Influencer marketing is not a new phenomenon. It hasn’t just sprung out of nowhere to become the new ‘in’ marketing buzzword. It’s mass adoption across businesses and brands hasn’t been as widespread as social or content marketing were, though. As a general rule of thumb, the business of sport tends to lag behind the corporate world when it comes to adopting new innovations. With a little bit of attention and a smattering of savvy though, it’s got plenty of opportunity to jump ahead of wider businesses and truly embrace the world of influencers.


As ever, there’s a few different definitions of influencer marketing available.

“A non-promotional approach to marketing in which brands focus their efforts on opinion leaders, as opposed to direct target market touchpoints.”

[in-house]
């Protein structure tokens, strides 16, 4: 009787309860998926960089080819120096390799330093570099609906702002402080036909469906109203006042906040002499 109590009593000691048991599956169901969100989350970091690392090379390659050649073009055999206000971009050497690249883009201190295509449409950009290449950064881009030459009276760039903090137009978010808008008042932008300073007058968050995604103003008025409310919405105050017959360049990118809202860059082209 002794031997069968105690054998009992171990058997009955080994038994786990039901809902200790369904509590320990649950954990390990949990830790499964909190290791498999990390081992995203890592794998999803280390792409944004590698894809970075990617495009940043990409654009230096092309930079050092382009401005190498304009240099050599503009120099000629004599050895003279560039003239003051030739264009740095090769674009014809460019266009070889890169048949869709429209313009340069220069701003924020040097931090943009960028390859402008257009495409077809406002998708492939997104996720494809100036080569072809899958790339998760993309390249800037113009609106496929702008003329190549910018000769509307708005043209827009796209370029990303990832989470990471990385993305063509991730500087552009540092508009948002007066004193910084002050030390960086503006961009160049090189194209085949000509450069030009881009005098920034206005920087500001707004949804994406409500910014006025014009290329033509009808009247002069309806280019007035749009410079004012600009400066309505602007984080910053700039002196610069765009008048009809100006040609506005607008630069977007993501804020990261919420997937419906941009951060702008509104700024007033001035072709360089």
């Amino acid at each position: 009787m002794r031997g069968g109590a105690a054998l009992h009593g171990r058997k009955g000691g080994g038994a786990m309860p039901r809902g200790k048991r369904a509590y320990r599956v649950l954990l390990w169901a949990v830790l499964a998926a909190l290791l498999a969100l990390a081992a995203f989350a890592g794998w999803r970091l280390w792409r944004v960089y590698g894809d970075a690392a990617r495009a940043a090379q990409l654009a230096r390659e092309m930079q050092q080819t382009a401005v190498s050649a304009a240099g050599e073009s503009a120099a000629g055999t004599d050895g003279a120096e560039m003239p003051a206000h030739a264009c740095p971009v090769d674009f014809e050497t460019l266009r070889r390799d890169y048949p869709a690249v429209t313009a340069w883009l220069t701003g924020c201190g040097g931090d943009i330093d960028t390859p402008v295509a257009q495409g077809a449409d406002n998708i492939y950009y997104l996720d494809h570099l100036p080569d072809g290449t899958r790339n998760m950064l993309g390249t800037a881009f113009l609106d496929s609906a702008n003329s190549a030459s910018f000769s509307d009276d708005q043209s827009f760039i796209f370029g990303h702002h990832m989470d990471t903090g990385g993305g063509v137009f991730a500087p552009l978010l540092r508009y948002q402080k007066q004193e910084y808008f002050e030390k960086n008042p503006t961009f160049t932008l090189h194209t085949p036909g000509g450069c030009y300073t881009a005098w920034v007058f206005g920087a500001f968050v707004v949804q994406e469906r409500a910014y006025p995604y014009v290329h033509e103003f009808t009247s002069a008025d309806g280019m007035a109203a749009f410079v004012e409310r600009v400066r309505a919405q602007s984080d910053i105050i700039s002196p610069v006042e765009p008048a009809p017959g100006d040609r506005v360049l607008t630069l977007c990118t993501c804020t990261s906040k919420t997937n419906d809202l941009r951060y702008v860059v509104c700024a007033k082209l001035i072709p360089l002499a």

John Hall, Forbes, April 2016

Hall goes on to dig deeper and differ it between paid influencer marketing, and promotion that is organically earned and unpaid. Kissmetrics’ definition focuses more on where the influencers are active, mostly they are groups or individuals that create some kind of content and/or have huge social followings. They are brand advocates, but they point out that if the product or service they’re promoting doesn’t necessarily fit with the influencer, then it may well fall on deaf ears or eyes (depending on how your consuming your content).